Keep in mind, though, that these are general ballpark numbers but they’re good for helping you figure out how much you should be paying for the property you’re interested in flipping.
Going back to our example of properties in the neighborhood selling for $150,000, and running the 70% rule, we know we can start subtracting repair costs from the $105,000 figure.
Then, let’s assume you’re going to do a medium rehab where you’re replacing flooring and paint, remodeling the kitchen and bathroom.
For a 1,000 sq. ft. house, you’re looking at an additional $25,000 in repair costs, bringing that $105,000 total down to $80,000.
Using this math, you know that if you can get the property for $80,000 or below, you stand a really good chance at turning a healthy profit when you finish renovations and flip that property.
Because your money is made when you buy the property, so to speak, if you aren’t able to get in for less than $80,000, you know right away that you might want to start looking for something else instead of moving forward with the one you’re looking at.
If you can buy the house for $80,000 and put $15,000 into it, you’re into it for around $95,000 total invested for a property that has the potential to sell for $150,000 once you’ve finished renovating it.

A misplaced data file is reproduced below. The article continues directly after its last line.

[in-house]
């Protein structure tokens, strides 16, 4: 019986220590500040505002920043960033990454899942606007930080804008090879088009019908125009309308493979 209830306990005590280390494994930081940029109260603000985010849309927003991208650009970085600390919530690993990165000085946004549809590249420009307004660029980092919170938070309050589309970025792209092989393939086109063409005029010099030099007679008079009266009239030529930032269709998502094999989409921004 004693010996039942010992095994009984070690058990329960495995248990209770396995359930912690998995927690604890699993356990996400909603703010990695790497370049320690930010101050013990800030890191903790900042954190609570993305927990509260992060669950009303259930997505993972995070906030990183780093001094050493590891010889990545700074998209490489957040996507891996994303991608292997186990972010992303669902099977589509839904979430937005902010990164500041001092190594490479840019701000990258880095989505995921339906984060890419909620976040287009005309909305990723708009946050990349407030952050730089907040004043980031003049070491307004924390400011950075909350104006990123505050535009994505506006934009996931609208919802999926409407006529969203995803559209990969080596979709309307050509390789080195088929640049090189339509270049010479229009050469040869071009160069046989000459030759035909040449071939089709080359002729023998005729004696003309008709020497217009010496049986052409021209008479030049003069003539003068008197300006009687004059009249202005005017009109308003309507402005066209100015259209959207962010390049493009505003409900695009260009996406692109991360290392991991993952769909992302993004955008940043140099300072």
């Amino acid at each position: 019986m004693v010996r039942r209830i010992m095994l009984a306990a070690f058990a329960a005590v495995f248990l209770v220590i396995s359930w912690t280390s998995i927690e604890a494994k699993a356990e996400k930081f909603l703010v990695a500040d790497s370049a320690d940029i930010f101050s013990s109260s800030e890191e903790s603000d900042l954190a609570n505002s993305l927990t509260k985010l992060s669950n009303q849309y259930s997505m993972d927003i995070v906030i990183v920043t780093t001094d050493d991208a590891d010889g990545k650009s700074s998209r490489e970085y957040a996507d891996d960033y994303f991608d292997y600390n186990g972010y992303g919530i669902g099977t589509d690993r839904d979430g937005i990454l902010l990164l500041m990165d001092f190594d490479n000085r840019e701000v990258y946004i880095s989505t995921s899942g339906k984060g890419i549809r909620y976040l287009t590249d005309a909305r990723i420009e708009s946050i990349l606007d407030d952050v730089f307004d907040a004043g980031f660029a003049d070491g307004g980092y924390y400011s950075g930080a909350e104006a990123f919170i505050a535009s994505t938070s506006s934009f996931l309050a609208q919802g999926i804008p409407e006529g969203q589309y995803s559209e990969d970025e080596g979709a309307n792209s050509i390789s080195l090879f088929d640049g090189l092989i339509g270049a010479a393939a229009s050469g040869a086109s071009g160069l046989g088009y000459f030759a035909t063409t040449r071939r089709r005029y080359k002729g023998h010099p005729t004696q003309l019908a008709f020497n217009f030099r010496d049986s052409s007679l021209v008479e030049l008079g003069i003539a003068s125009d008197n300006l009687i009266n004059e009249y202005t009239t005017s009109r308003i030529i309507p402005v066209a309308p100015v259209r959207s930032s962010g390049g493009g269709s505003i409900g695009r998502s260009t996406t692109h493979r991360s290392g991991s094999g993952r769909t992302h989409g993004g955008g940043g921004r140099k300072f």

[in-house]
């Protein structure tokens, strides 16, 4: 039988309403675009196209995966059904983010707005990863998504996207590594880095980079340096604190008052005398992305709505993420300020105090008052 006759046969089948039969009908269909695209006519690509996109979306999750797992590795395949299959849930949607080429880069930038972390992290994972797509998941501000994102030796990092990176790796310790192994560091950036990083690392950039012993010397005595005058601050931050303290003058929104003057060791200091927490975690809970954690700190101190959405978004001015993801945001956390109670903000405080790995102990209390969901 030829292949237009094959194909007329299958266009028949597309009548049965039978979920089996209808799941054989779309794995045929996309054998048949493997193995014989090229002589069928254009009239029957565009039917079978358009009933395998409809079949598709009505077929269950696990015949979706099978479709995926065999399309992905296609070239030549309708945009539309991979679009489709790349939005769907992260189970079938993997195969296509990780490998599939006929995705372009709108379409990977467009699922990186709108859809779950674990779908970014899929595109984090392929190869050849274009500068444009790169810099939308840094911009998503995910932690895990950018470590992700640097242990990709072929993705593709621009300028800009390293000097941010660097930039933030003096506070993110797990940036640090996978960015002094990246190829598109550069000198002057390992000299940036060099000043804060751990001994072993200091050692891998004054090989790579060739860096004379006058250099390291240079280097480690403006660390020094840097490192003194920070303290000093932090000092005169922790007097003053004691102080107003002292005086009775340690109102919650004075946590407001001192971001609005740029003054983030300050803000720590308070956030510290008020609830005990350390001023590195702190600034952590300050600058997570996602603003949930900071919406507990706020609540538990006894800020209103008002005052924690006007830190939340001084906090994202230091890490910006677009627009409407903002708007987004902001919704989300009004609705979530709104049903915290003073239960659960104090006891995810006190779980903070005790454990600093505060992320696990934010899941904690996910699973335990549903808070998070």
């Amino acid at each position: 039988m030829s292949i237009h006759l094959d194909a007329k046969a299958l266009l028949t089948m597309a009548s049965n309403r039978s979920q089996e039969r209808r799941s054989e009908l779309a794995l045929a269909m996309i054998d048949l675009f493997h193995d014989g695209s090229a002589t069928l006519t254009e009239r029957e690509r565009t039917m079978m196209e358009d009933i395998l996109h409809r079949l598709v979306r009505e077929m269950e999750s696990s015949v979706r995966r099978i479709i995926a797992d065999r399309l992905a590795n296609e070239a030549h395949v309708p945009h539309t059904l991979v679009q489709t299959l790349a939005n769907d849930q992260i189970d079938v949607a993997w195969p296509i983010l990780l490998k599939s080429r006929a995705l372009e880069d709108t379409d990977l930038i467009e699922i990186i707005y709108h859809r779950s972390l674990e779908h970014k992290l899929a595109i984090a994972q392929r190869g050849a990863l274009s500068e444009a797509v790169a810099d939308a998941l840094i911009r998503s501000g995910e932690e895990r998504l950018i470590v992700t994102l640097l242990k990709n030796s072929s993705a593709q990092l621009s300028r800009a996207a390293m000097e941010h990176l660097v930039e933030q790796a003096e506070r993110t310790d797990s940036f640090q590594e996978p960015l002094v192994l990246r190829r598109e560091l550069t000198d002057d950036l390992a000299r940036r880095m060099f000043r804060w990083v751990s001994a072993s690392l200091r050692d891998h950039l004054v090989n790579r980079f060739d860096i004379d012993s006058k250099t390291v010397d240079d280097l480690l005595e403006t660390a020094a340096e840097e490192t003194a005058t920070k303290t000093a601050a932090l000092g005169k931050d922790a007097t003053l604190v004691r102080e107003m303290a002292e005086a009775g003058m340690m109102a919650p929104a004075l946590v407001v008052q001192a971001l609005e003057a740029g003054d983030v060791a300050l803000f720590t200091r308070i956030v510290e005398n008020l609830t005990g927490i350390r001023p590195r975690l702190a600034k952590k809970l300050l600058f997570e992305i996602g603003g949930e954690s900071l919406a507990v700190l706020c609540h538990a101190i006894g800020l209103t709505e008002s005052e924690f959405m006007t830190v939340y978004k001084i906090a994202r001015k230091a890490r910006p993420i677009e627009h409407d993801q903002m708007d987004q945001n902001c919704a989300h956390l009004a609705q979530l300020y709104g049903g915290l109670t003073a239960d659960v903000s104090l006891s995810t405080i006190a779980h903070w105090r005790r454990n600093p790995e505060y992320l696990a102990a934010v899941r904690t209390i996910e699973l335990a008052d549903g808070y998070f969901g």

Again, though, this is really rough, back of the napkin math but it is a really good starting point to help you figure out how much potential is inside of a deal.
And while that additional $55,000 looks like a really, really good deal from the outside, you have to consider additional costs you’ll incur while you’re holding the property.
What is The Cost of Flipping Houses?
The actual costs involved while you’re waiting to sell can vary from property to property.
By not understanding these costs, flippers end up taking on far more risk than they would have if they spent more time putting the property under a microscope instead of letting their excitement get the best of them.
Here’s just some of the costs you will incur on every deal that you do.
Purchasing The Property
This is going to vary from market to market so you want to look at the average of the comparable properties surrounding the one you want to purchase.
Your biggest cost is going to be purchasing the property, though, and when you remember that your profit is made when you buy, you’ll want to brush up on your negotiation skills to ensure you’re keeping the costs of purchasing the property as low as possible.
Let’s go with the same example we used and assume you can buy the property for $80,000.
Your next biggest expense will be repair costs.
In the example we used, with a light remodel, you can expect around $15 per square foot for renovations — or around $15,000 total before it’s ready to be sold.